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Alien

Re: If Sol is orbiting the galactic core ....

Yes stuff in our galactic orbit (distance from the centre) tends to have similar orbital velocity but closer or further from the centre it doesn't; hence the spiral shape of the galactic arms.

However that is not the story here, it's about the fact that the solar system wobbles up and down through the galactic plane as it orbits, some times above the plane and sometimes below and the 35my mentioned is about the periodicity of that. Going through the plane, where matter is more concentrated, it is more probable that we will encounter more random debris (be it dark or normal matter). That appears to be the hypothesis in the article linking this wobble to the extinction events.

Another factor is that everything is on the move including the Milkyway and it happens to be moving 'northward' with the galactic plane being at more or less 90 deg. to the direction of movement, face on rather than edge on. When the solar system is above the plane (north of it) we get more cosmic ray bombardment than when below as the matter in the plane acts like a shield (current thinking). It has been hypothesised that this has caused bursts of evolutionary change as well as effecting global weather conditions. Far from proven but worthy of thought if such things interest you.

P.S. - I did tell it to my dinosaur and it said "Polly wants a cracker".

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And thus Nemisis is reborn...

as a dark matter star/planet/... whatever.

Doesn't change the original concept at all.

And possibly, dark matter doesn't even exist - other than normal matter at very low temperatures.

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Re: And thus Nemisis is reborn...

Can the simplest hypothesis be ruled out?

That Nemesis isn't one body gravitationally bound to Sol. But that multiple Nemesises have existed: other ordinary stars in their own orbits around the galactic core, which have wandered close enough to Sol to disturb its Oort cloud.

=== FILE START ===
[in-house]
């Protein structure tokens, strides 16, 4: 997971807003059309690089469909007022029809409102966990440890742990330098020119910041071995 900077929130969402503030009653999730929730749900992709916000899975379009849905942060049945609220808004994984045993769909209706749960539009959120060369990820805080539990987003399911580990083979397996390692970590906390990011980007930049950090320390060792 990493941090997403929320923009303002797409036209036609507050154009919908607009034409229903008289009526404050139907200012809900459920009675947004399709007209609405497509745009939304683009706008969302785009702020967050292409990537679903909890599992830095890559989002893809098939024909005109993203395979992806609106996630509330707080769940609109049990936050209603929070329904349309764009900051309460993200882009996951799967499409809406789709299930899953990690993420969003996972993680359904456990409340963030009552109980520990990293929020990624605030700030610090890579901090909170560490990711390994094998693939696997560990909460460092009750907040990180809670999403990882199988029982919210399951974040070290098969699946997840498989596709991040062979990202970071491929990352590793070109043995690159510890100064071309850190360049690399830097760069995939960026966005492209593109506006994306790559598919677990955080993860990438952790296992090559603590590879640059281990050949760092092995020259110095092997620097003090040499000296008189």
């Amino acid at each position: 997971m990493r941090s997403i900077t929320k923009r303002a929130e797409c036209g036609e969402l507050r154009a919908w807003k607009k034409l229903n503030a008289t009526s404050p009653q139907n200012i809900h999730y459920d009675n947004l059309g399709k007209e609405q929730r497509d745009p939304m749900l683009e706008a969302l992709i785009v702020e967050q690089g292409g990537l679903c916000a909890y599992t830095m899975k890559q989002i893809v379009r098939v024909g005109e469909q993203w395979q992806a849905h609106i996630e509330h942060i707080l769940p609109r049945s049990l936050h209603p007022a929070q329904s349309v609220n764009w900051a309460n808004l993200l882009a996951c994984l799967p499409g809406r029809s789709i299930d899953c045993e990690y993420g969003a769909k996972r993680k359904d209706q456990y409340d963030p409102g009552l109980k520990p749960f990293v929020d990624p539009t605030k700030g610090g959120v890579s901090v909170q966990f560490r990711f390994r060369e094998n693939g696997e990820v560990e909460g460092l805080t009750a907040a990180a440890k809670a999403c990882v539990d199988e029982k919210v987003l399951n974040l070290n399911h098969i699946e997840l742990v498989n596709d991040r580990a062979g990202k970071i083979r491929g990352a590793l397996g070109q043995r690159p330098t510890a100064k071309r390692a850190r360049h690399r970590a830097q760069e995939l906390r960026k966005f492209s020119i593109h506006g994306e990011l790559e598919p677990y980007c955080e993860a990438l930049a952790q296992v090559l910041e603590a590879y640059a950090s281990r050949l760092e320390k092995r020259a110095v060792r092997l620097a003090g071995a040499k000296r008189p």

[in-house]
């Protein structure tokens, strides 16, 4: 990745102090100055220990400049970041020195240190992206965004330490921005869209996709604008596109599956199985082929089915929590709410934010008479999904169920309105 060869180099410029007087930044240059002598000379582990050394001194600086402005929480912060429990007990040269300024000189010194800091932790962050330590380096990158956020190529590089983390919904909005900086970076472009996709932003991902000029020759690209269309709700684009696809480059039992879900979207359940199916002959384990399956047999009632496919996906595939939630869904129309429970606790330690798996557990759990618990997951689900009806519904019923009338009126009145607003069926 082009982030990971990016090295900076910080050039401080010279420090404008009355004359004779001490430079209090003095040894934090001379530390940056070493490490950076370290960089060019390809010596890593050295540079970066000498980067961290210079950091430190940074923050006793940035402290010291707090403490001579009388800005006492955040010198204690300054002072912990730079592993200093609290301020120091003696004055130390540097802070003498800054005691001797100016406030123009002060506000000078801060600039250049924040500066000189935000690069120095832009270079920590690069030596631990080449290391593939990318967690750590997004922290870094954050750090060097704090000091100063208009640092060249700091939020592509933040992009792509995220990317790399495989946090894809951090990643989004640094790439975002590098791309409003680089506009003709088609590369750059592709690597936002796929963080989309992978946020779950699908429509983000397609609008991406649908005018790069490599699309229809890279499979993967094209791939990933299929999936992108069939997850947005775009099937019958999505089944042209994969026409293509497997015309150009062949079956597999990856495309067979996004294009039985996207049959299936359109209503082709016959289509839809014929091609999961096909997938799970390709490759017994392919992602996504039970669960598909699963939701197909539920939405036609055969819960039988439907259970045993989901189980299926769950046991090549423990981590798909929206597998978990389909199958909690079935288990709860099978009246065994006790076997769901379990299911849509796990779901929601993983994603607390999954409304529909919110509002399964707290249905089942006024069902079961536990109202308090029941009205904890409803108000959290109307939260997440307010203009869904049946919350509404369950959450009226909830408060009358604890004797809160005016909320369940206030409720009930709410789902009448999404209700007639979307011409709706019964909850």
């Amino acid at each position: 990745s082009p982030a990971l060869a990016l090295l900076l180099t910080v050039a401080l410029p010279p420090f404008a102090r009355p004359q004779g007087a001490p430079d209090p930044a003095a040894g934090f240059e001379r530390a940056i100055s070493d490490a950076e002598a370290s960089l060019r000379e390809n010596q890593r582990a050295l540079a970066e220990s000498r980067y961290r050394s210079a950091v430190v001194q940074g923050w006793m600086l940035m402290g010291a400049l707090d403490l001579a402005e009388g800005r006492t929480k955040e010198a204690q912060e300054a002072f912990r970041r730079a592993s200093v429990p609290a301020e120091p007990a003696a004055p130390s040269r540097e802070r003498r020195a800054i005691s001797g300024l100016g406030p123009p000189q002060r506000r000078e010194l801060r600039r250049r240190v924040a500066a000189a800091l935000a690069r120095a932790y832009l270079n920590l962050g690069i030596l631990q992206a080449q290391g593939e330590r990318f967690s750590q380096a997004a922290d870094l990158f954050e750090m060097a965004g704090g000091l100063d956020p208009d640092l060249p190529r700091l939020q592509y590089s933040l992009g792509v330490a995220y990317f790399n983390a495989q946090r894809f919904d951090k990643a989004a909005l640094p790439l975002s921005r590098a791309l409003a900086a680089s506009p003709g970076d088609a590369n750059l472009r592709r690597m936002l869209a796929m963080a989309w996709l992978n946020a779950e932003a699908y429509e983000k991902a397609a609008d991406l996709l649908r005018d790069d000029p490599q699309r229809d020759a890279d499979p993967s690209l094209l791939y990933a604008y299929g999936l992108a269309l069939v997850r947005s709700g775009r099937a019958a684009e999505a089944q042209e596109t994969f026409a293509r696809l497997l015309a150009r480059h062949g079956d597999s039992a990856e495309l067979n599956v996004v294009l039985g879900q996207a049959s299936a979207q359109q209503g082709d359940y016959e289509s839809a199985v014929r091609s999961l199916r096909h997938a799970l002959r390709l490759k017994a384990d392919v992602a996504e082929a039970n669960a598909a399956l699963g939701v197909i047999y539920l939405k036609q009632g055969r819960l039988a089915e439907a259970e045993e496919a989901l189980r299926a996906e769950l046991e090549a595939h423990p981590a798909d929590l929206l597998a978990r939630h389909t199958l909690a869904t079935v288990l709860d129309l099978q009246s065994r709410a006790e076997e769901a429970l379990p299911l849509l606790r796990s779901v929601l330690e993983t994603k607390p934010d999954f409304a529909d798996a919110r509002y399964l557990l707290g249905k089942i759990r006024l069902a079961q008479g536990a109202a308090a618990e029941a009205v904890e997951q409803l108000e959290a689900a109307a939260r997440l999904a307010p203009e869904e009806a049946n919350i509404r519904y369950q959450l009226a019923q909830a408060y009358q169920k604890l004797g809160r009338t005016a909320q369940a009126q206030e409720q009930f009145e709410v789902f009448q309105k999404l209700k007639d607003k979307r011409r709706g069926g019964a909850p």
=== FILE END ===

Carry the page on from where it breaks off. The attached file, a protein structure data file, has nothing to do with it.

The evidence for 35My periodicity is pretty weak, but weak periodicity is what one might expect. The chance of a significantly close encounter with another star rises as Sol passes through the parts of the galaxy with a higher density of stars.

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Re: And thus Nemisis is reborn...

And possibly, dark matter doesn't even exist - other than normal matter at very low temperatures.

No, that idea is dead as disco.

Only a special mix of non-clumping non-baryonic "dark matter" can explain the large-scale observed structure of the universe.

Atoms: 4.6%, Dark Matter (pulls): 24%, Dark Energy (pushes): 71.4%

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Anonymous Coward

Re: If Sol is orbiting the galactic core ....

Yes, that is the same that I have heard, but there are some differences. Some stars orbit in the plane of the galaxy, but some like the SOL system have the fluctuation, which is why when you look back the closest stars get closer and further away. The best example of this though is the Globular clusters that orbit perpendicular to the solar plane.